3. Daphne says:

    My cucumber dipping sauce is tzatziki, which is a Greek yogurt based sauce. The “jam sauce” to me is syrup. I intentionally made strawberry syrup this year. Yum. I think in the US barbeque sauce would come out very high on the list. I don’t know if other countries use it or not. And the largest amount of “sauce” I made this year was applesauce. All the Australians wanted to know how the heck I eat 20+ jars of it in a year as it isn’t in your normal repertoire. Apples are big in the US. We have a folk legend of Johnny Appleseed that went across the country planting apple seeds. (though in reality he was a nurseryman and sold trees). Part of the way you got land in the pioneer days was to plant it with fruit trees and maintain the trees on it (often apples). We even have a saying, “as American as apple pie”. So we love our apples and historically eat a lot of them. Applesauce can be eaten a lot of ways, as a side dish to pork or chicken dishes, as dessert, over gingerbread pancakes instead of syrup, or just with a spoon at anytime. I put them in pints and often serve it as a side dish with dinner. I pray that we don’t eat it all, but usually do. I like the leftovers to eat for a snack. American kids that take lunch to school often have fruit in their bag. Applesauce is common for that.

    • Liz says:

      I love tzatiki, I wasn’t sure if I could include it as its more of a dip, but then so is Aioli to a certain extent. in fact now that I think of it I’m not really sure where dips end and sauces start…I love all your tales of making applesauce and you’re absolutely right. I’ve never even tried it let alone eaten 20 plus jars of the stuff. I did grow up hearing about Johnny Appleseed though. Great story.

  4. My plum jam the year before last was a sauce too. The kids loved it on pancakes. I was so determined this year to make it thicken that i cooked it too long. It’s so thick it’s horrible. Can’t even spread it. I prefer the sauce.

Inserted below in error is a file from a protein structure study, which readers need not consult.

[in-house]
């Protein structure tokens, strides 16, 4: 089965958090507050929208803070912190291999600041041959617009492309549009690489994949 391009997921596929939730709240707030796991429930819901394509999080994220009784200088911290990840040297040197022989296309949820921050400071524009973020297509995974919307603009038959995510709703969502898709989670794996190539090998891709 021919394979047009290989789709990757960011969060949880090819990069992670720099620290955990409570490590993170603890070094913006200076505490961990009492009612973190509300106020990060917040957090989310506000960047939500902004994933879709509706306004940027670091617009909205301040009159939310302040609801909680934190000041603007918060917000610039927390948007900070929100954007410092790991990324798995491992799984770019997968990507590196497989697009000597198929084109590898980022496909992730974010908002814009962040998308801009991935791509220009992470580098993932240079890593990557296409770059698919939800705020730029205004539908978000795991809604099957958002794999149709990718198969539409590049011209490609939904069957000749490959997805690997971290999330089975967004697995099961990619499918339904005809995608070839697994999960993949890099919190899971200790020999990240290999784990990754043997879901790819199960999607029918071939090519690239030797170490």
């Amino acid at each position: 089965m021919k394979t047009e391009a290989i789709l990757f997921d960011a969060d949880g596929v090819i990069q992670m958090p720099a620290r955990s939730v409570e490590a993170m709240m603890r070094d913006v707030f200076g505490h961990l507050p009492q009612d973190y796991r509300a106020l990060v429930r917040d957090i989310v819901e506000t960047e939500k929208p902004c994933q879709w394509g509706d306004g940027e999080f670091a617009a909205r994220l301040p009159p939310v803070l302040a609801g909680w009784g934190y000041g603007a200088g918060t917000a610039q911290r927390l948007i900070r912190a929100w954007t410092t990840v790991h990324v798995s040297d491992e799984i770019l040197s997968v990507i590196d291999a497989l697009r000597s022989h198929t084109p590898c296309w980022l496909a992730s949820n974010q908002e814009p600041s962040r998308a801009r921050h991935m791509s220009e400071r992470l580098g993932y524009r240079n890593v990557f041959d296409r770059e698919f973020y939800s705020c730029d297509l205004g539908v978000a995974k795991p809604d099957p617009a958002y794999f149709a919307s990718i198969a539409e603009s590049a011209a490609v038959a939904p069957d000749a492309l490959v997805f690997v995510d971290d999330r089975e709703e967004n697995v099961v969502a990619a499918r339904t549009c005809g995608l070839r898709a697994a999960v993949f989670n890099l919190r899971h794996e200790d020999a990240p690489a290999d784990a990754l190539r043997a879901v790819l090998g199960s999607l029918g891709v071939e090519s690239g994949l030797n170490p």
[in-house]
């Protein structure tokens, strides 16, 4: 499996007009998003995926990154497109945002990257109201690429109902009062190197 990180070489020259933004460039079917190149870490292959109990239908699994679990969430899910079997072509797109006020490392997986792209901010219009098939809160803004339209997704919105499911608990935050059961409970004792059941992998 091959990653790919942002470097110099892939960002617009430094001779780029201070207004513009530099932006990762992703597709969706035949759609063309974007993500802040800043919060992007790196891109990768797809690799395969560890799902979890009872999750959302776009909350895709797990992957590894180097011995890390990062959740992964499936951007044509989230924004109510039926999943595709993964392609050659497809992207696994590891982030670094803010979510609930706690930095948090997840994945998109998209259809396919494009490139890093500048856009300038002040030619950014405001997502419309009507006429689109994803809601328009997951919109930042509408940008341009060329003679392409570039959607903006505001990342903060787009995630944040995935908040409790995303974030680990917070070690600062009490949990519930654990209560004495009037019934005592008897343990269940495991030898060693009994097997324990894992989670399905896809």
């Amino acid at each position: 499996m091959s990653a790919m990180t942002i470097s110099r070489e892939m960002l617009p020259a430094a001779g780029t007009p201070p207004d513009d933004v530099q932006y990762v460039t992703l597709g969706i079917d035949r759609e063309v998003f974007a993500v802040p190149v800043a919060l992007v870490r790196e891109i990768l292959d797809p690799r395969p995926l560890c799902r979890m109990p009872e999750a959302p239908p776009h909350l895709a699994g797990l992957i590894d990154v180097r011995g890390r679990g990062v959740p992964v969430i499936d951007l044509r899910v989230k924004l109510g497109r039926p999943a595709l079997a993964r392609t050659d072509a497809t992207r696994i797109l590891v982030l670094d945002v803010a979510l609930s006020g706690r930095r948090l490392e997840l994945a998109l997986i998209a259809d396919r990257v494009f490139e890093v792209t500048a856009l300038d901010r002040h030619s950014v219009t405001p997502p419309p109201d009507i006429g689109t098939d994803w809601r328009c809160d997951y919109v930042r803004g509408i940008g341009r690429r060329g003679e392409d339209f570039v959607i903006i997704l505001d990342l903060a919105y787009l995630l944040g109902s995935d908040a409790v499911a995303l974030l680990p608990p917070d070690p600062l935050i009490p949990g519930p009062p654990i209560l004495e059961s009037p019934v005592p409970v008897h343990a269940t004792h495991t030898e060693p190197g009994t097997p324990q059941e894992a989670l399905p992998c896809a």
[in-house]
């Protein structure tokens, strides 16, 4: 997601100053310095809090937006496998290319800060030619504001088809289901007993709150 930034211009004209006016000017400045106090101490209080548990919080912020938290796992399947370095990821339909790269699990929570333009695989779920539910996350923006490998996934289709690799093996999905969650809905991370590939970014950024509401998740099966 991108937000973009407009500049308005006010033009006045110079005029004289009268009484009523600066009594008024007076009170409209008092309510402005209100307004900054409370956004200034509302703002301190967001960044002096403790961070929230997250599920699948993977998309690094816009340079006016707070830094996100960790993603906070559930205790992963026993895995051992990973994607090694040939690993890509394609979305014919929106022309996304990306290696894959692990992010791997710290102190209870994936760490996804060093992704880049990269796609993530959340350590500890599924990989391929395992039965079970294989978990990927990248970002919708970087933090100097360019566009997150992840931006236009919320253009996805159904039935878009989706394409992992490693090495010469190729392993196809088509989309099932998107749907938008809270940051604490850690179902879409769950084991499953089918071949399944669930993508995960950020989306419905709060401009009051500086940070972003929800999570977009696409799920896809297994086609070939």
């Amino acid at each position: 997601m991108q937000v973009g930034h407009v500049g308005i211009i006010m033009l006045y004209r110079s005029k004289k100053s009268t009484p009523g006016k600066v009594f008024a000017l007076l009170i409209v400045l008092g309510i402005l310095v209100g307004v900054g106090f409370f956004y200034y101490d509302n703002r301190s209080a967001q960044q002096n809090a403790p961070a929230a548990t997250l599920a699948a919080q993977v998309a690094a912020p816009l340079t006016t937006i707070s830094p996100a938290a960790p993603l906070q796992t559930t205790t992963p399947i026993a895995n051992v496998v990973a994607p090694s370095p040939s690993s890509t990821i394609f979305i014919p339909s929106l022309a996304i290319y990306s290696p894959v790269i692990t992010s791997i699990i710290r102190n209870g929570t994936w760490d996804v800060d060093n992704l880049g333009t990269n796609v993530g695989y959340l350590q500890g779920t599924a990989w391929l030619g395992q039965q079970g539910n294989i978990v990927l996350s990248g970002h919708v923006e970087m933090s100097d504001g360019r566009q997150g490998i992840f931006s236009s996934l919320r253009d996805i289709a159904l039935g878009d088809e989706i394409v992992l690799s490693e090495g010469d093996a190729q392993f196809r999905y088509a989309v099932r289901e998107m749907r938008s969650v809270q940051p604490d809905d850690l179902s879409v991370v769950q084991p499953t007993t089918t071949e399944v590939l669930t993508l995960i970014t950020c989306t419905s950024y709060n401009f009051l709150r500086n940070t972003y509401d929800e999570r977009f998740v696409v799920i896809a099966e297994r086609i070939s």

I haven’t made chilli sauce before but I do like it. If I get enough this year I might try it.

  5. I’m a new convert to sweet chilli dipping sauce.

  6. Pingback: Tuesday’s Top Five – Things I would grow in my dream vegetable garden | The New Good Life

  7. Barbara Good says:

    How about a plum sauce, Asian style. A friend of mine makes a great one and always gives me a few jars. I generally marinate chicken wings in the sauce and then slow cook them in the oven.

    Another one I love is an orange marmalade sauce that is absolutely delicious with roast meats (turkey and pork especially). I also make a similar orange marmalade and red wine sauce that I cook and glaze pork chops in. Once the meat is cooked I reduce the sauce to a glossy, thickish dark red sauce.

    Love your list, and of course dead horse would have to be number one in any house with small children.

  8. Wilderness says:

    Liz love your sauces. Not one for many sweet ones other than chocolate however. Aioli is great.

  9. Michelle says:

    One of my favorite sauces is similar to the cucumber sauce. Vietnamese nuoc cham is made with fish sauce, lime juice, chilis, chili paste, garlic, sugar, carrot shreds and water. It is addictive stuff.

  10. Leanne Cole says:

    I’ll have some of all of them Liz please. Haha, I wish I was that way inclined, to make sauce, I’ve never done it. I look at your posts and I feel a twinge of inspiration, but unfortunately it always leaves me.

    • Liz says:

      To be honest I haven’t amde any preserves in ages – I hope the more I write about it the more likely the inspiration will strike. Time is my enemby at the moment.

  11. Sarah says: